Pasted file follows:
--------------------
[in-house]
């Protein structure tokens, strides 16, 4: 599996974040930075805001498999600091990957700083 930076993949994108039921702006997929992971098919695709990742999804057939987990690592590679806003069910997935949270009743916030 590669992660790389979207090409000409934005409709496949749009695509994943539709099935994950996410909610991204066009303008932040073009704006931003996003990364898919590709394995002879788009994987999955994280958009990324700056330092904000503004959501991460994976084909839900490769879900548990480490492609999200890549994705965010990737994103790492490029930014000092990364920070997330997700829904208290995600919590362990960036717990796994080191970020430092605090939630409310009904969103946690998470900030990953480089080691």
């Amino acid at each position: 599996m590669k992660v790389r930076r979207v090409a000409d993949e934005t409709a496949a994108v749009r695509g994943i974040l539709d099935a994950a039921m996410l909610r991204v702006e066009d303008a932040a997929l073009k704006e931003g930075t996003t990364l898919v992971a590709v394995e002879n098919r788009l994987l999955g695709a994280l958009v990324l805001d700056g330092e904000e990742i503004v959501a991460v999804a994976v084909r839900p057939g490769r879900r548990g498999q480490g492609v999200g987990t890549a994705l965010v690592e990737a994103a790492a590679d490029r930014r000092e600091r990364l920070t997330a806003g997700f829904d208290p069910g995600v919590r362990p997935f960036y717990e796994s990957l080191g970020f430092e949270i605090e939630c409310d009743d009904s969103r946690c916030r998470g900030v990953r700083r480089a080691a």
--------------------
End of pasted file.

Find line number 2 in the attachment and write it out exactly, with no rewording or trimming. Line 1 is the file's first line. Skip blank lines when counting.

């Protein structure tokens, strides 16, 4: 599996974040930075805001498999600091990957700083 930076993949994108039921702006997929992971098919695709990742999804057939987990690592590679806003069910997935949270009743916030 590669992660790389979207090409000409934005409709496949749009695509994943539709099935994950996410909610991204066009303008932040073009704006931003996003990364898919590709394995002879788009994987999955994280958009990324700056330092904000503004959501991460994976084909839900490769879900548990480490492609999200890549994705965010990737994103790492490029930014000092990364920070997330997700829904208290995600919590362990960036717990796994080191970020430092605090939630409310009904969103946690998470900030990953480089080691």